Chicago

David Ingenthron

65GRAND

David Ingenthron’s recent work might be thought of as slacker neo-surrealism, consisting as it does of meandering excursions into a strange but gentle fantasy universe where much is evoked but—purposefully, of course—little is resolved. Ingenthron drifts across mediums, styles, and formats, finally suggesting that integrity can exist within ambivalence, and that honest indecision is the best policy. The drawings, sculptures, and paintings in his recent exhibition evoke a stream of consciousness—albeit a stream that branches off into odd pools, forgets it’s a stream, or suddenly flows backward.

Attachments Thread (all works 2007), for instance, presents five different profiles. It begins with a weird, clumsy, gritty plaster-and-sawdust figure painted a pop pink, its somewhat forlorn black face also drizzled with the color. It has no arms, and stands on one leg while the other stretches out horizontally, almost as if the figure were dancing. This is accompanied by five caricaturish plaster attachments (a green hoop, a scooped-out gray shell, an ancient Egyptian head, an encrusted branchlike form, and a smooth, pale head) that can be screwed one at a time onto the end of that extended leg. None of these attachments particularly resolve the figure; they are playful options that make the viewer a collaborator, postponing the sense of the object ever being finished. But while Ingenthron may choose to elide stability of meaning, he still provides the context of mood; whatever attachment you append to the figure, it remains frozen in a kind of pathetic ballet position.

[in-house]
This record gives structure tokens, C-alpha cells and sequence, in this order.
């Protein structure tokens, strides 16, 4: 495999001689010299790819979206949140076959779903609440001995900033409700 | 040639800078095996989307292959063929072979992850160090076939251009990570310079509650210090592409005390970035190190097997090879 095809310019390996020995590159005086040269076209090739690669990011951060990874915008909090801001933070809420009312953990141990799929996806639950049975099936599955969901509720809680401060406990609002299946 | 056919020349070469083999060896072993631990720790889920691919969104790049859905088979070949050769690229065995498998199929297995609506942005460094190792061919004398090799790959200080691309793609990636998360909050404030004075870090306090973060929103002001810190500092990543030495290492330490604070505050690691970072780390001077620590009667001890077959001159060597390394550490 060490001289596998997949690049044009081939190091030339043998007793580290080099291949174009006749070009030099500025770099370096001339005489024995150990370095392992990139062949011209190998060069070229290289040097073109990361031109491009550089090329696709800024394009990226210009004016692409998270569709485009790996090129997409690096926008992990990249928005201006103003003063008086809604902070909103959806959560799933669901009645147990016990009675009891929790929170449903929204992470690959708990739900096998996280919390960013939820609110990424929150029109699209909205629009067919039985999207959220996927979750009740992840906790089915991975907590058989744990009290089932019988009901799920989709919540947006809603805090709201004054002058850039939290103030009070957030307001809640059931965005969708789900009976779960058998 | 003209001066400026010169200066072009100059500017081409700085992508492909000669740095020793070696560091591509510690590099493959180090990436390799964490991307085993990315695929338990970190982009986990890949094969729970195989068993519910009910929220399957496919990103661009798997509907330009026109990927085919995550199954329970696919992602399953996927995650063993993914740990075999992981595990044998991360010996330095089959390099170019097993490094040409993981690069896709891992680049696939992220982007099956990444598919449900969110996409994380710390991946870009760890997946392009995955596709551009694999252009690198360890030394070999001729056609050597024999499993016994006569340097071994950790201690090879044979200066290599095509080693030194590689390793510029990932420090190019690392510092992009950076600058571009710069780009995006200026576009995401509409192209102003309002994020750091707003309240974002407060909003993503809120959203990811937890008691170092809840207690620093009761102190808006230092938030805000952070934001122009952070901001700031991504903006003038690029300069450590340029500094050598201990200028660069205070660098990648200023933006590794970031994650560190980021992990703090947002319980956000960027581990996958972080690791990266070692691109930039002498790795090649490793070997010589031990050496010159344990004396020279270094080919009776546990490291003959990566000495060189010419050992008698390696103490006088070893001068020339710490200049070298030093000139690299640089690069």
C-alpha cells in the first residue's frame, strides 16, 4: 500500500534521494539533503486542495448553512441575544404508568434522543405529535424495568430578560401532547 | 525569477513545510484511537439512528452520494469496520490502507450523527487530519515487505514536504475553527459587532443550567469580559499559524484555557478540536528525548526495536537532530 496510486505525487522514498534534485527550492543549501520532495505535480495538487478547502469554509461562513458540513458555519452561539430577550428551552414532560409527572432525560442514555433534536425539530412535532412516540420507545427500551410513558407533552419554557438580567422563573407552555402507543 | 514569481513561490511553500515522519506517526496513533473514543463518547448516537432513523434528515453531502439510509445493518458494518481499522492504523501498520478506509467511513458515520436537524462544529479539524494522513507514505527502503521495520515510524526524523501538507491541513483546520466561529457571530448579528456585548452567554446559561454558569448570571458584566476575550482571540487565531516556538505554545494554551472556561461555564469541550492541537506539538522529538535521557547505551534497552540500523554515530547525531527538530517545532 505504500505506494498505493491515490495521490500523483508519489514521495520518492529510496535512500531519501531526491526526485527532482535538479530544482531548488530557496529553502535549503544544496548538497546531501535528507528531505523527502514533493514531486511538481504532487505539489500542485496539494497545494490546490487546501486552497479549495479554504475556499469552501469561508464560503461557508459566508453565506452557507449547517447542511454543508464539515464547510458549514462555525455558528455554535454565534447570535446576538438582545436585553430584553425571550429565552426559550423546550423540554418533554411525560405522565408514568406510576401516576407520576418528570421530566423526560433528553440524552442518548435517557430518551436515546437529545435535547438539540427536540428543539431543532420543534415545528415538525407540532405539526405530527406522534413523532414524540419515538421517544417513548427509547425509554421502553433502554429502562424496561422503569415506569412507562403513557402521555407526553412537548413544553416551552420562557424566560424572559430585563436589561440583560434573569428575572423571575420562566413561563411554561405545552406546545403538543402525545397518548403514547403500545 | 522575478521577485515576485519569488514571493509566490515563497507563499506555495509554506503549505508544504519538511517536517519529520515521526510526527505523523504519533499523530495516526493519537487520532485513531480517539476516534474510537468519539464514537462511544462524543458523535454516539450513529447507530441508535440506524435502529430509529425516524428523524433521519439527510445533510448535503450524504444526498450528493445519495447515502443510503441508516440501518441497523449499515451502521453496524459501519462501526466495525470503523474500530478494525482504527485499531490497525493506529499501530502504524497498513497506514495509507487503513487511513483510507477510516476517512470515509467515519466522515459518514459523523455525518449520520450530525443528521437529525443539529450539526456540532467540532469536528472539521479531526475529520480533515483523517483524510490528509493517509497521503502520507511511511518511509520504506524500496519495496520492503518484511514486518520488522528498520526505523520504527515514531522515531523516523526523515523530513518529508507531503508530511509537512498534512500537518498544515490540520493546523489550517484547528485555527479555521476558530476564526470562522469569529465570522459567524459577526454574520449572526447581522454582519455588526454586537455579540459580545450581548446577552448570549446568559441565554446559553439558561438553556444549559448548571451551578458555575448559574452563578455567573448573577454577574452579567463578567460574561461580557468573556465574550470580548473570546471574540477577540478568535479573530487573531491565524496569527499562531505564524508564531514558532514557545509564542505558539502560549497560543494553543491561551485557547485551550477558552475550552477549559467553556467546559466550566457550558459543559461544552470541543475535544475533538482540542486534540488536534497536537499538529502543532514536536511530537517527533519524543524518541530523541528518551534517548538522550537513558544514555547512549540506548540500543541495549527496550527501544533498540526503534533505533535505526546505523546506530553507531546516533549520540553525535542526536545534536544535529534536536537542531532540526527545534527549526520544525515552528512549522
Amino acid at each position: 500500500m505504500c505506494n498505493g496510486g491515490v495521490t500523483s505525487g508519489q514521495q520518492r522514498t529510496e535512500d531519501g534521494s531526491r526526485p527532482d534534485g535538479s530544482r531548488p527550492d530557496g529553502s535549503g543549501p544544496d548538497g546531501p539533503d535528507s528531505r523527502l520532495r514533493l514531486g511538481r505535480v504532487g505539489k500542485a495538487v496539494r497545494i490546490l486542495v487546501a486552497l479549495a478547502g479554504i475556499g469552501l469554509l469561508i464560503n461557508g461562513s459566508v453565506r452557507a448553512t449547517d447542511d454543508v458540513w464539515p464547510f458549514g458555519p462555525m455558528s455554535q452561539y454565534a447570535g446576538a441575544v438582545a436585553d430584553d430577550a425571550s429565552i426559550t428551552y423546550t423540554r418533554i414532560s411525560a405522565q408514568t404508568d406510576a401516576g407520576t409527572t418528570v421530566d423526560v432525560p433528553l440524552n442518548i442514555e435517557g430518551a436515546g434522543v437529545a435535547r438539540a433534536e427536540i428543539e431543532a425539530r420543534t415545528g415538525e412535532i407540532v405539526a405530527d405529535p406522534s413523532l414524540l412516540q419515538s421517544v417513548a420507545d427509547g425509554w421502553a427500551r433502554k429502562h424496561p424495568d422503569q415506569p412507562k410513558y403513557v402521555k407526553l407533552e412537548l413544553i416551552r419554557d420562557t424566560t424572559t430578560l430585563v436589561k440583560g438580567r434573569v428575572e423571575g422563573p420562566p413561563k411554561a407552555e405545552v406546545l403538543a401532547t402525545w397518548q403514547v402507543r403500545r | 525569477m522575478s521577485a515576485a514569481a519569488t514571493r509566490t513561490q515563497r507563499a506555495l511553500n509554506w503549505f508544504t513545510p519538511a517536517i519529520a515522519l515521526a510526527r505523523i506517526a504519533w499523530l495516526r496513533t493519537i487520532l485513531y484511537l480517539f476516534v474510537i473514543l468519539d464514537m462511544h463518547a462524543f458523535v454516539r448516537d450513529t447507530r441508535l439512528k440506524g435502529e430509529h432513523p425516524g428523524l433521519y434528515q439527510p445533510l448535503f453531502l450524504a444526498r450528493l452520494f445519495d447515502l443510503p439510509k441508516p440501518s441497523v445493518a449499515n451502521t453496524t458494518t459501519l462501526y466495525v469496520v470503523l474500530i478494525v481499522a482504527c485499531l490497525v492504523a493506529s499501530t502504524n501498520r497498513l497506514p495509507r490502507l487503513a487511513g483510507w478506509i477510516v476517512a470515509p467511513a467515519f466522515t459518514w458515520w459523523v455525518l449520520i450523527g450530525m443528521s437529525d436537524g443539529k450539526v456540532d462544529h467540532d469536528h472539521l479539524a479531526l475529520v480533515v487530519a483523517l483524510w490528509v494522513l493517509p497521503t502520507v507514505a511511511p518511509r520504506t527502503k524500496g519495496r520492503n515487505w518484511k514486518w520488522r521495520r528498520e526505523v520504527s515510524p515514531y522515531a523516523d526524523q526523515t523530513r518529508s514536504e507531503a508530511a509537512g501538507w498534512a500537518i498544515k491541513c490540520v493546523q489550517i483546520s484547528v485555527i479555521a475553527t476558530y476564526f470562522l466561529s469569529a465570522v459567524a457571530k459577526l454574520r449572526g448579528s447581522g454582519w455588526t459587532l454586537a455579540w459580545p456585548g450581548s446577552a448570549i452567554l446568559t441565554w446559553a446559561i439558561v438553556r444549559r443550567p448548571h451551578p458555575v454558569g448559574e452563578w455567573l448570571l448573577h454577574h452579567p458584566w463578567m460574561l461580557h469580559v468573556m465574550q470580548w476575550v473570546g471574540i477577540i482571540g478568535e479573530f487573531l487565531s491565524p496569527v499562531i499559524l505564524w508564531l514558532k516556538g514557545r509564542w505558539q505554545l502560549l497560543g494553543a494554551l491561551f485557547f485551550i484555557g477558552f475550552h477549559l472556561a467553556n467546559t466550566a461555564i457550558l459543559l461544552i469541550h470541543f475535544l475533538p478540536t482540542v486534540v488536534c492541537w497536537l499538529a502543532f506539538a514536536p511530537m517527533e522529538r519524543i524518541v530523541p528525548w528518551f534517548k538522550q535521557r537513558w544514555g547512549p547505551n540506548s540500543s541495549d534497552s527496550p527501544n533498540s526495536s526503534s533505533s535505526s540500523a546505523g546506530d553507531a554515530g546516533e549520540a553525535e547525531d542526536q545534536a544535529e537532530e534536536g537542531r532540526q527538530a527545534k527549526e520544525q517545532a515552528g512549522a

Triumph, a sculpture in plaster and papier-mâché, also pits decision against indecision. A slender figure rises from the floor to the ceiling, its neck appearing to penetrate the roof. It stands atop a yellow block that resembles a head, and its body language makes it akin to David standing over the severed scalp of Goliath. An odd pinkish pustule erupts out of the side of the figure, near its hip, a tumorlike zit of such proportions as entirely to deflate the heroic stance of this striding male, rendering its rhetorical pose pitiable and absurd, like some meeting of Bazooka Joe and Alberto Giacometti. It’s a monument for a postmonument world, where a macho pose of triumph seems particularly bankrupt, and Ingenthron’s ploy of suggesting that the head of this figure soars far beyond our sight provides it an empty generic masculinism.

The largest painting in the show, I Knew, I Thought, is another fragile disembodied effort, this time about nature. Three bulbous pink floral forms hang on impossibly thin stems, like balloons on a string or an Alexander Calder mobile, all placed before a gray wall set in a field of sky blue. The work is amiable in a slight sort of way, the product of a kind of conceptual impressionism, in which the activity of painting with these great colors became so groovy that Ingenthron started to pursue it instead of some overarching narrative structure. While the two smaller works on paper suggested more psychological depth, Ingenthron’s efforts approach the condition of pop music, occasionally capable of surprising nuance and depth, but willfully constrained by a kind of internal brevity, by an instinctive desire to please, concluding that it might be more interesting to relax and drift than to hector and dictate.

James Yood